Kenyan will be strong favourite for mouth-watering marathon clash in London in April, but do not rule out the British challenger
Eliud Kipchoge versus Mo Farah in the Virgin Money London Marathon on April 28 is one of the tastiest head-to-heads of the year – and it is a race the Briton can win.
Kipchoge has won 10 of his 11 marathons, including three times in London and at the Olympics in Rio. His most recent victory – in Berlin last September – saw him set a world record of 2:01:39. At the Breaking2 time trial in Monza in 2017, he ran even faster, too, with 2:00:25 – a performance just one second per mile short of a hallowed sub-two-hour clocking.
The Kenyan has been described, with good reason, as the greatest marathoner in history. So how can Farah hope to beat him?
For starters, not only did Farah smash the European record with 2:05:11 in Chicago in October, but he looked supremely smooth and strong the entire way. In the world of marathoning, he is on the upward curve whereas Kipchoge’s bubble will inevitably burst sometime.
Farah’s career has also got stronger over time. In 2003, while Kipchoge was out-kicking Hicham El Guerrouj and Kenenisa Bekele to win the world 5000m title in Paris, Farah won a mere silver at the European Under-23 Championships behind fellow Brit Chris Thompson.
Then there is home support. Farah is a Londoner and has a long history with the London Marathon. The first time his name appeared in Athletics Weekly, after all, was in 1995 when he came 10th in the Mini London Marathon aged 12.
Farah will also not be fazed by Kipchoge. He has beaten him too many times over the years to be totally intimidated by him.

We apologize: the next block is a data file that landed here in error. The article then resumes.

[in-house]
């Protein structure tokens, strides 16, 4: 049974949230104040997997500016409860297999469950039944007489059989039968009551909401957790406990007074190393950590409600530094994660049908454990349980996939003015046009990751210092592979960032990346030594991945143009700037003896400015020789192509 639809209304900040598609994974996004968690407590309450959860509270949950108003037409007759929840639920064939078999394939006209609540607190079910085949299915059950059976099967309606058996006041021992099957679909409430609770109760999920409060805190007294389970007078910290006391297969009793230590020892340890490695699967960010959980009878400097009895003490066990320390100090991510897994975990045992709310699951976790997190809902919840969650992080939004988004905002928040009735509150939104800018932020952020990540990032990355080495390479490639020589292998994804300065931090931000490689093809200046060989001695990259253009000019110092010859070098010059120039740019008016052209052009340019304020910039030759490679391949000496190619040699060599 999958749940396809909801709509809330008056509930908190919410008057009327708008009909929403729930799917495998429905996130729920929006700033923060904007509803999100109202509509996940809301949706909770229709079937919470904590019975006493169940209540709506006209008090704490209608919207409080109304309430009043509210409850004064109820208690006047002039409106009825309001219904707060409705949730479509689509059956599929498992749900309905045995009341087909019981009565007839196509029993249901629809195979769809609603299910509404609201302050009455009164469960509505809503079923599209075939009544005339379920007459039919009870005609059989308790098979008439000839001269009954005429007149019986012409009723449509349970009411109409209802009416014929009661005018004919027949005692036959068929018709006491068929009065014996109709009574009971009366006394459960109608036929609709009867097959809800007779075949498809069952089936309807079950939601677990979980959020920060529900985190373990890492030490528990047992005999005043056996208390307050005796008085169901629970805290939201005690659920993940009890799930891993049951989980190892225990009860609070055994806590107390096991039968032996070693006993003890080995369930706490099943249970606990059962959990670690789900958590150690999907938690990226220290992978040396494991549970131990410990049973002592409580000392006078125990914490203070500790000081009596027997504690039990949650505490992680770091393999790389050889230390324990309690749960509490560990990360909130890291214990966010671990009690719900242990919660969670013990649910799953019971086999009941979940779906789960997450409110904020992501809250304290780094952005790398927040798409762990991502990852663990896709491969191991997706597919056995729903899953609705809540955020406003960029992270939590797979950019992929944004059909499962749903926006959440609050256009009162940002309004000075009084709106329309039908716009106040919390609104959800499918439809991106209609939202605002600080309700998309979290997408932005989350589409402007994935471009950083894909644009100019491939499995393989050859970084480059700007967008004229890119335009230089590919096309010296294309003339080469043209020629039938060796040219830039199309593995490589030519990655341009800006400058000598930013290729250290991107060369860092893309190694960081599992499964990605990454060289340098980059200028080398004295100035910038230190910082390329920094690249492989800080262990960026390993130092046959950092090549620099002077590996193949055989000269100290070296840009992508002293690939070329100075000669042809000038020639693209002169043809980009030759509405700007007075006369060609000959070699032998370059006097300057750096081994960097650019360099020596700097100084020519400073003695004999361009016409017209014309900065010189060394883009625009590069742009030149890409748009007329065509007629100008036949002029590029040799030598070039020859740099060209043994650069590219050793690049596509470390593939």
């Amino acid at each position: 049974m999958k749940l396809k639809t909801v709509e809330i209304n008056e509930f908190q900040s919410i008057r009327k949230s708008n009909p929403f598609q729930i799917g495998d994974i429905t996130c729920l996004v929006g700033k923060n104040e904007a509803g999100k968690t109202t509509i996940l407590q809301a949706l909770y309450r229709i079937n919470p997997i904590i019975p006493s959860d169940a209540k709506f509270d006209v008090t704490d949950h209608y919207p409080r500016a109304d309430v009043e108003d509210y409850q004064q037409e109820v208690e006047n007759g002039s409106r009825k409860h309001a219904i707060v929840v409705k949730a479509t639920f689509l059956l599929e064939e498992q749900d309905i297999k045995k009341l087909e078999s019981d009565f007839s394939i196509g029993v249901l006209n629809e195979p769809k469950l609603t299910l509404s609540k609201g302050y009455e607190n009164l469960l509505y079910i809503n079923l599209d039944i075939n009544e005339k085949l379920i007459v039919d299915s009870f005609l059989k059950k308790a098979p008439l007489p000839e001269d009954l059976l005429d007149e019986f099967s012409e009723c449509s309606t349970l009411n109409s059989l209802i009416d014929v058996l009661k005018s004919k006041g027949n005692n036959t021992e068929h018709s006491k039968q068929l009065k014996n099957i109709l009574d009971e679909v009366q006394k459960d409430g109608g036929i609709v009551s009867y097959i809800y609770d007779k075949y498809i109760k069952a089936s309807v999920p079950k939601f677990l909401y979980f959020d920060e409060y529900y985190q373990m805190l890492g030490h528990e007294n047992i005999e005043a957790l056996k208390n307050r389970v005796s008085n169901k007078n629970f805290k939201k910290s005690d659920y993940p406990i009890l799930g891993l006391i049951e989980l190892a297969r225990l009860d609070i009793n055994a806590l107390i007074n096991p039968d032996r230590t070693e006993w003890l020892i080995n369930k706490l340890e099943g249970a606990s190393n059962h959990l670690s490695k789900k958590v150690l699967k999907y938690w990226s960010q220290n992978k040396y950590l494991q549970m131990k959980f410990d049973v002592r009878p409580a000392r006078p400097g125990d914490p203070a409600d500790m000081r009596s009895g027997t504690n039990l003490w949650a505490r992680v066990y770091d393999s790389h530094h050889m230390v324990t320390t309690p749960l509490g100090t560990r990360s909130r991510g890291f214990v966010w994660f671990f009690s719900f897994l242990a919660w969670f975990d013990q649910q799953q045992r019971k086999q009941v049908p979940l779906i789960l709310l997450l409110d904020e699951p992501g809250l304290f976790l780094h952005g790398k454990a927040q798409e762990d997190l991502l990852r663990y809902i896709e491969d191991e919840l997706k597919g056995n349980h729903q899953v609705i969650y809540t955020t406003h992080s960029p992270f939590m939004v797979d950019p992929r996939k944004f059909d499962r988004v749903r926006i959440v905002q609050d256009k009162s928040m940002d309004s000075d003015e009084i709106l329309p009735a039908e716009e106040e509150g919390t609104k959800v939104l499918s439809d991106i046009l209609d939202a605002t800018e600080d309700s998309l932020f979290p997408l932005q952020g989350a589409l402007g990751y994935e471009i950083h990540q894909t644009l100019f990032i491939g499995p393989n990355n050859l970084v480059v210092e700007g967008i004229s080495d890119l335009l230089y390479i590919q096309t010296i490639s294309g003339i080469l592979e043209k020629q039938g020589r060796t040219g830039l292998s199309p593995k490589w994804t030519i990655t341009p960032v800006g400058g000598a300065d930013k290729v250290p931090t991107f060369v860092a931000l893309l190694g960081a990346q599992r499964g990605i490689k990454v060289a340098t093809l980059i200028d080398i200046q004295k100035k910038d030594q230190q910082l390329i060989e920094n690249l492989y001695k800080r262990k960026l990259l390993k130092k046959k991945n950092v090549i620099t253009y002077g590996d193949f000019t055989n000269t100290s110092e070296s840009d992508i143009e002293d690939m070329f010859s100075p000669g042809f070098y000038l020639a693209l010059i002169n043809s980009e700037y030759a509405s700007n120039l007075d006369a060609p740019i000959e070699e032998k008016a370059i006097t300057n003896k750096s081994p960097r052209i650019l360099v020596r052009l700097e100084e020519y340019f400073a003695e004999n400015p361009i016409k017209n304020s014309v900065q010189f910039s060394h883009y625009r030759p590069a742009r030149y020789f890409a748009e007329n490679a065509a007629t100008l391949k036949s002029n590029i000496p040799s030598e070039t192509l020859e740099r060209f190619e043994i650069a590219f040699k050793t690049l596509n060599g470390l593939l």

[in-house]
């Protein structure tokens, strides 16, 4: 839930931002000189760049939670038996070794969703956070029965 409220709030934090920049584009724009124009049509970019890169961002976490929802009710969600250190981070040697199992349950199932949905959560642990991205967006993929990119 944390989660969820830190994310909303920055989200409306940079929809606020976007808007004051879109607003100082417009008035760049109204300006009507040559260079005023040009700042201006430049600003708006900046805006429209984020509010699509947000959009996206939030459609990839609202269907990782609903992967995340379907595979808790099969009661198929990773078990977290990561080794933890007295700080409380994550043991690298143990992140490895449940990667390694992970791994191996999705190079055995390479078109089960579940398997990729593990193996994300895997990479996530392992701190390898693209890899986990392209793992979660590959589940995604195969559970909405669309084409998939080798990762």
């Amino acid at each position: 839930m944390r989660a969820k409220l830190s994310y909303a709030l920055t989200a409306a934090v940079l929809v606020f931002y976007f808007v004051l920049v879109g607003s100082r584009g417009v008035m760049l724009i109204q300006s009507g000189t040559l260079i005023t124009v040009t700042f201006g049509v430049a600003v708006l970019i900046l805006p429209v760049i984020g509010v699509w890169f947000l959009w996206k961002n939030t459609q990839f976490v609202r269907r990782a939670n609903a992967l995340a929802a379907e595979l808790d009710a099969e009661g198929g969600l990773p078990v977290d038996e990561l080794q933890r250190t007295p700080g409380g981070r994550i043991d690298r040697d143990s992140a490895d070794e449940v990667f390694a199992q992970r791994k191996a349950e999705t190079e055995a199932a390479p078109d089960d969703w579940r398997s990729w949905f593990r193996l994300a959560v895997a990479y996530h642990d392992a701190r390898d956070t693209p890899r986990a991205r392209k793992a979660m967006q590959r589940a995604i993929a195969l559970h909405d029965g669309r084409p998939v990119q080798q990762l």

Farah freely admitted in 2018 that Kipchoge is a stronger marathon runner, but the Briton knows he’s come out on plenty of occasions in the past.
In fact, the duo have a long history of clashes. Back in 2007, Farah beat Kipchoge over 3km on the roads at the Great North Run weekend. On the track, in the world 5000m final in 2009, Kipchoge and Farah were separated by less than a second in fifth and seventh in a race won by Bekele. When Farah set a British 5000m record of 12:53.11 in Monaco in 2011, Kipchoge was back in sixth.
More recently, when Farah claimed his first world track title – over 5000m in Daegu in 2011 – Kipchoge was seventh. Yet Kipchoge has also enjoyed his share of victories as well. The Kenyan out-kicked Farah over two miles to win indoors in Birmingham at the start of London Olympics year whereas their most relevant clash – on the roads of London last April – saw Kipchoge win in 2:04:17 ahead of Shura Kitata of Ethiopia while Farah clocked 2:06:22 in third.
Who is your money on?
Tale of the tape
Marathon best: 2:05:11
Other PBs: 1500m 3:28.81, 3000m 7:32.62, 5000m 12:53.11, 10,000m 26:46.57, half-marathon 59:22
Achievements: 2012 and 2016 Olympic champion in 5000m and 10,000m in addition to winning six world titles on the track and the Chicago Marathon last year.
Marathon best: 2:01:39
Other PBs: 1500m 3:33.20, 3000m 7:27.66, 5000m 12:46.53, 10,000m 26:49.02, half-marathon 59:25
Achievements: Olympic marathon champion, big city marathon winner in London (three times), Berlin (three times) and Chicago, plus 2003 world 5000m gold medallist.